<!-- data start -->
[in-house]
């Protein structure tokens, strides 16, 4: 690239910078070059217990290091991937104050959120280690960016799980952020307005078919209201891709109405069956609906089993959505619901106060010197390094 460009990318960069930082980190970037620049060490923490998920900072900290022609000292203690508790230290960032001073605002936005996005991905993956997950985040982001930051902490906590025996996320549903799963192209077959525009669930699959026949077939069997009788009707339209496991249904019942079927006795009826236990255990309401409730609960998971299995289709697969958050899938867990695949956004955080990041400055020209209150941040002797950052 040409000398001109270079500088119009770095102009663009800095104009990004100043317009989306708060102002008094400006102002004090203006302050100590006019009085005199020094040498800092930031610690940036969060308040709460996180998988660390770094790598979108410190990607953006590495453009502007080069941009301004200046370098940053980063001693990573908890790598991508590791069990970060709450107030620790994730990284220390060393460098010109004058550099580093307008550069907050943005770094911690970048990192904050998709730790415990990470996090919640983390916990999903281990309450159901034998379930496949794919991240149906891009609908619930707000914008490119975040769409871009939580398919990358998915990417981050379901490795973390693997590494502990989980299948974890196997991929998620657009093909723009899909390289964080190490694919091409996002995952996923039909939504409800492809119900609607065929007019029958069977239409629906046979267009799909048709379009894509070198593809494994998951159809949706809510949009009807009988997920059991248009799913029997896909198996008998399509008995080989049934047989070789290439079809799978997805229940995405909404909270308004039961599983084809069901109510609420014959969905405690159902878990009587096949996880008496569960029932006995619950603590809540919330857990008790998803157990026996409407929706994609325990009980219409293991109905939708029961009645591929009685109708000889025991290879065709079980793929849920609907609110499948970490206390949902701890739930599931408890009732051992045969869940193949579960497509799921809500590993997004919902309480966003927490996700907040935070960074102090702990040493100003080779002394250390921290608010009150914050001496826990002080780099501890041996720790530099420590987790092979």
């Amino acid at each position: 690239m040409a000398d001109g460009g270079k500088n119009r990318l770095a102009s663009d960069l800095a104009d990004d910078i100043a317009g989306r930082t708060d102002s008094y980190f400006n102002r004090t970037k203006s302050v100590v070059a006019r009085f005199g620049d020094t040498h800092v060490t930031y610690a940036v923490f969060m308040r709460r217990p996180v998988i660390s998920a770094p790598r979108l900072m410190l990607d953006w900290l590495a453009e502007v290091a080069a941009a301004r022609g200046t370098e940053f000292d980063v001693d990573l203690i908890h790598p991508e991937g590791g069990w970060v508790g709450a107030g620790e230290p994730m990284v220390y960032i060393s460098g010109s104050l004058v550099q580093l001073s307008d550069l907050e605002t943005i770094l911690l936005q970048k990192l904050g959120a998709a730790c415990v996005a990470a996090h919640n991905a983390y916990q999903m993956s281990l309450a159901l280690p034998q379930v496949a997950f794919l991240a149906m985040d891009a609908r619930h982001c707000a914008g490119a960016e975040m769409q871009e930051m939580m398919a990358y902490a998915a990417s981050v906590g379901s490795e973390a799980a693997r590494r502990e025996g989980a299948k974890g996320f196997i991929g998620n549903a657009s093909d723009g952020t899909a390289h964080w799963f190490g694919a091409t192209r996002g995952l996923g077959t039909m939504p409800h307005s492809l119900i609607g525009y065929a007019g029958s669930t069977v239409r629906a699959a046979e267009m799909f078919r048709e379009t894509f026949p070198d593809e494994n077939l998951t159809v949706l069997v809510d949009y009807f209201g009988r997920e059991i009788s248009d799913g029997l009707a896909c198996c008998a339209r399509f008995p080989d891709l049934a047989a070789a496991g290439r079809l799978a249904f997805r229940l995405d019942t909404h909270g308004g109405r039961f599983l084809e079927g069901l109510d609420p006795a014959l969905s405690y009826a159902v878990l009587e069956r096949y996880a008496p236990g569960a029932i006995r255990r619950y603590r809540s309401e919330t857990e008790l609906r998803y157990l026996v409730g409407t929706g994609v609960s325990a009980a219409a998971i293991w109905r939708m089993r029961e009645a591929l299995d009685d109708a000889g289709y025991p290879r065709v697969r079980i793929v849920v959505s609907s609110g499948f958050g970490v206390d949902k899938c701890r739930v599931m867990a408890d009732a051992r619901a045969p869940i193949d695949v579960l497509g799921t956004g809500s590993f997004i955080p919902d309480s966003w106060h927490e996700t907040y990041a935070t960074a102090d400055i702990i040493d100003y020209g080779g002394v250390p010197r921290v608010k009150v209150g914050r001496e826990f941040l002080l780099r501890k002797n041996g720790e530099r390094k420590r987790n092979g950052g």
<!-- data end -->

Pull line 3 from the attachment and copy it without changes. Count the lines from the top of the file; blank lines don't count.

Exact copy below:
């Amino acid at each position: 690239m040409a000398d001109g460009g270079k500088n119009r990318l770095a102009s663009d960069l800095a104009d990004d910078i100043a317009g989306r930082t708060d102002s008094y980190f400006n102002r004090t970037k203006s302050v100590v070059a006019r009085f005199g620049d020094t040498h800092v060490t930031y610690a940036v923490f969060m308040r709460r217990p996180v998988i660390s998920a770094p790598r979108l900072m410190l990607d953006w900290l590495a453009e502007v290091a080069a941009a301004r022609g200046t370098e940053f000292d980063v001693d990573l203690i908890h790598p991508e991937g590791g069990w970060v508790g709450a107030g620790e230290p994730m990284v220390y960032i060393s460098g010109s104050l004058v550099q580093l001073s307008d550069l907050e605002t943005i770094l911690l936005q970048k990192l904050g959120a998709a730790c415990v996005a990470a996090h919640n991905a983390y916990q999903m993956s281990l309450a159901l280690p034998q379930v496949a997950f794919l991240a149906m985040d891009a609908r619930h982001c707000a914008g490119a960016e975040m769409q871009e930051m939580m398919a990358y902490a998915a990417s981050v906590g379901s490795e973390a799980a693997r590494r502990e025996g989980a299948k974890g996320f196997i991929g998620n549903a657009s093909d723009g952020t899909a390289h964080w799963f190490g694919a091409t192209r996002g995952l996923g077959t039909m939504p409800h307005s492809l119900i609607g525009y065929a007019g029958s669930t069977v239409r629906a699959a046979e267009m799909f078919r048709e379009t894509f026949p070198d593809e494994n077939l998951t159809v949706l069997v809510d949009y009807f209201g009988r997920e059991i009788s248009d799913g029997l009707a896909c198996c008998a339209r399509f008995p080989d891709l049934a047989a070789a496991g290439r079809l799978a249904f997805r229940l995405d019942t909404h909270g308004g109405r039961f599983l084809e079927g069901l109510d609420p006795a014959l969905s405690y009826a159902v878990l009587e069956r096949y996880a008496p236990g569960a029932i006995r255990r619950y603590r809540s309401e919330t857990e008790l609906r998803y157990l026996v409730g409407t929706g994609v609960s325990a009980a219409a998971i293991w109905r939708m089993r029961e009645a591929l299995d009685d109708a000889g289709y025991p290879r065709v697969r079980i793929v849920v959505s609907s609110g499948f958050g970490v206390d949902k899938c701890r739930v599931m867990a408890d009732a051992r619901a045969p869940i193949d695949v579960l497509g799921t956004g809500s590993f997004i955080p919902d309480s966003w106060h927490e996700t907040y990041a935070t960074a102090d400055i702990i040493d100003y020209g080779g002394v250390p010197r921290v608010k009150v209150g914050r001496e826990f941040l002080l780099r501890k002797n041996g720790e530099r390094k420590r987790n092979g950052g």